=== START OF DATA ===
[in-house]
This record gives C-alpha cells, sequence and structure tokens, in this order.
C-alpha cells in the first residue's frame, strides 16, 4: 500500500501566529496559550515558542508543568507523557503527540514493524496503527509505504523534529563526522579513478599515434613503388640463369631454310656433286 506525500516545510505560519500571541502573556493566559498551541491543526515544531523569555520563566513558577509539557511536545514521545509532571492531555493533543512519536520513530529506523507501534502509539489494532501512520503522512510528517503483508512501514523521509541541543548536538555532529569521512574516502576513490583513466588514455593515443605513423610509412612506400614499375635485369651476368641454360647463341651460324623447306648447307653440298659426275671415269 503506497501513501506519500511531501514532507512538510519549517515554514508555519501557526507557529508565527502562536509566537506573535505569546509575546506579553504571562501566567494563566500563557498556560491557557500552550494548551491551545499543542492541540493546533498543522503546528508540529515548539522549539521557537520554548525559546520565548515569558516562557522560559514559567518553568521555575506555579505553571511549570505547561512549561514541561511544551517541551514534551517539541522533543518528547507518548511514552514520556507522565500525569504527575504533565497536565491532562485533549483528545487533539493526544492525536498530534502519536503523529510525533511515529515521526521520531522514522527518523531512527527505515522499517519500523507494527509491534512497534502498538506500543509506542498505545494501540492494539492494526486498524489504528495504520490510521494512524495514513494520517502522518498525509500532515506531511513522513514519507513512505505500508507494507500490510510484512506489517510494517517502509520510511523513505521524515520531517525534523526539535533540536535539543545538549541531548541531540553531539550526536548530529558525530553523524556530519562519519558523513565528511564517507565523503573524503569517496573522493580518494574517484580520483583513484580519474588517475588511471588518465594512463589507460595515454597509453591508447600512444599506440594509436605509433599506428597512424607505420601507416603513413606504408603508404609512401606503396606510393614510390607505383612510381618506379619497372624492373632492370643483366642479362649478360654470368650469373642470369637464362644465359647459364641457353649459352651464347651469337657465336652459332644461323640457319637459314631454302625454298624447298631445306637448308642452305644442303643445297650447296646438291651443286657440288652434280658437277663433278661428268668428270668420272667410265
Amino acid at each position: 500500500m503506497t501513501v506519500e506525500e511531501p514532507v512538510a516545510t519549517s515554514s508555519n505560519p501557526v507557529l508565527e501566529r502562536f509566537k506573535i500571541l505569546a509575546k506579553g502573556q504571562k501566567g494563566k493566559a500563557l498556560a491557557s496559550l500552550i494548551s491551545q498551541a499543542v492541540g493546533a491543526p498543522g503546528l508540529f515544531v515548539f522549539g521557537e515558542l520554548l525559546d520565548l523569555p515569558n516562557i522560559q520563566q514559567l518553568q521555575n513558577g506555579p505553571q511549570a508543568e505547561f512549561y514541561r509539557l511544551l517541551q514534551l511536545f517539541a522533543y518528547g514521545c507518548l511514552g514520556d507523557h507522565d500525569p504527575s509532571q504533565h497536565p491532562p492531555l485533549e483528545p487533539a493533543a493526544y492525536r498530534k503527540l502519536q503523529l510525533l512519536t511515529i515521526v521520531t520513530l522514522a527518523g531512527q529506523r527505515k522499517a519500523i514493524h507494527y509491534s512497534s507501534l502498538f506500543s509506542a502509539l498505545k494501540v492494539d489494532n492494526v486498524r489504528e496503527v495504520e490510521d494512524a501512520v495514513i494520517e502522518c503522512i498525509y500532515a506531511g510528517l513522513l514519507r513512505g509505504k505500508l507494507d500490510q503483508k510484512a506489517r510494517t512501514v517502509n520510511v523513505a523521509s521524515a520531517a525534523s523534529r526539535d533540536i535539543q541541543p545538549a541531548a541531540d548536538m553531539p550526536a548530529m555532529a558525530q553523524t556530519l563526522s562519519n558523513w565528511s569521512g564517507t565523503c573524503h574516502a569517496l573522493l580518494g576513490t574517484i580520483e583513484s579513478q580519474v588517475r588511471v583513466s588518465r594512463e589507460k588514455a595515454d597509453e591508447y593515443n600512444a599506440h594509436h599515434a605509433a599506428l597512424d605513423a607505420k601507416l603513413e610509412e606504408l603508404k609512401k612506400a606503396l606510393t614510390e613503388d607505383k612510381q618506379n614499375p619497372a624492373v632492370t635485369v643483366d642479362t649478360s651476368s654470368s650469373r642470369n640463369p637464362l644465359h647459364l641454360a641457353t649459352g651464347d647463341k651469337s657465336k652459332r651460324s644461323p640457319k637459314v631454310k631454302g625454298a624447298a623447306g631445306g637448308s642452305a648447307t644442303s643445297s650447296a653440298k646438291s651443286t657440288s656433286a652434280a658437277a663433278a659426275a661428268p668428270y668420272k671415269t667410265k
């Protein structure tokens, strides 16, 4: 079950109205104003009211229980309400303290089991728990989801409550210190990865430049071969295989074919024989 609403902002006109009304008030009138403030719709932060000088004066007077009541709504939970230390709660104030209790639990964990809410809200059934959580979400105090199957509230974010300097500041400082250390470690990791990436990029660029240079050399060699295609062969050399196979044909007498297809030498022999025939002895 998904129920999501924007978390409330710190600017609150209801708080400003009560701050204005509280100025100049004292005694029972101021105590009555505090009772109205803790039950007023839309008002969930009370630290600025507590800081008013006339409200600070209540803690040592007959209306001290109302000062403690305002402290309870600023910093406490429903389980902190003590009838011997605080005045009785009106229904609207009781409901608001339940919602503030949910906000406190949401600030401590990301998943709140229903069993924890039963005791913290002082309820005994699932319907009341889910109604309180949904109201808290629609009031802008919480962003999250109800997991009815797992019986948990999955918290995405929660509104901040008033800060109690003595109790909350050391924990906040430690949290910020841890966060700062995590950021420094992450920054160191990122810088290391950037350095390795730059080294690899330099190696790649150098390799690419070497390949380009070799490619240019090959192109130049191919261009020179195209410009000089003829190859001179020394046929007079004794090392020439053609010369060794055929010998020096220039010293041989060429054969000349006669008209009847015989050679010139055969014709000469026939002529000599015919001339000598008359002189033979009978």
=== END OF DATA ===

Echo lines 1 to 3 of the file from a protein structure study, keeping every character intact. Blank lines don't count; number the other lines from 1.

[in-house]
This record gives C-alpha cells, sequence and structure tokens, in this order.
C-alpha cells in the first residue's frame, strides 16, 4: 500500500501566529496559550515558542508543568507523557503527540514493524496503527509505504523534529563526522579513478599515434613503388640463369631454310656433286 506525500516545510505560519500571541502573556493566559498551541491543526515544531523569555520563566513558577509539557511536545514521545509532571492531555493533543512519536520513530529506523507501534502509539489494532501512520503522512510528517503483508512501514523521509541541543548536538555532529569521512574516502576513490583513466588514455593515443605513423610509412612506400614499375635485369651476368641454360647463341651460324623447306648447307653440298659426275671415269 503506497501513501506519500511531501514532507512538510519549517515554514508555519501557526507557529508565527502562536509566537506573535505569546509575546506579553504571562501566567494563566500563557498556560491557557500552550494548551491551545499543542492541540493546533498543522503546528508540529515548539522549539521557537520554548525559546520565548515569558516562557522560559514559567518553568521555575506555579505553571511549570505547561512549561514541561511544551517541551514534551517539541522533543518528547507518548511514552514520556507522565500525569504527575504533565497536565491532562485533549483528545487533539493526544492525536498530534502519536503523529510525533511515529515521526521520531522514522527518523531512527527505515522499517519500523507494527509491534512497534502498538506500543509506542498505545494501540492494539492494526486498524489504528495504520490510521494512524495514513494520517502522518498525509500532515506531511513522513514519507513512505505500508507494507500490510510484512506489517510494517517502509520510511523513505521524515520531517525534523526539535533540536535539543545538549541531548541531540553531539550526536548530529558525530553523524556530519562519519558523513565528511564517507565523503573524503569517496573522493580518494574517484580520483583513484580519474588517475588511471588518465594512463589507460595515454597509453591508447600512444599506440594509436605509433599506428597512424607505420601507416603513413606504408603508404609512401606503396606510393614510390607505383612510381618506379619497372624492373632492370643483366642479362649478360654470368650469373642470369637464362644465359647459364641457353649459352651464347651469337657465336652459332644461323640457319637459314631454302625454298624447298631445306637448308642452305644442303643445297650447296646438291651443286657440288652434280658437277663433278661428268668428270668420272667410265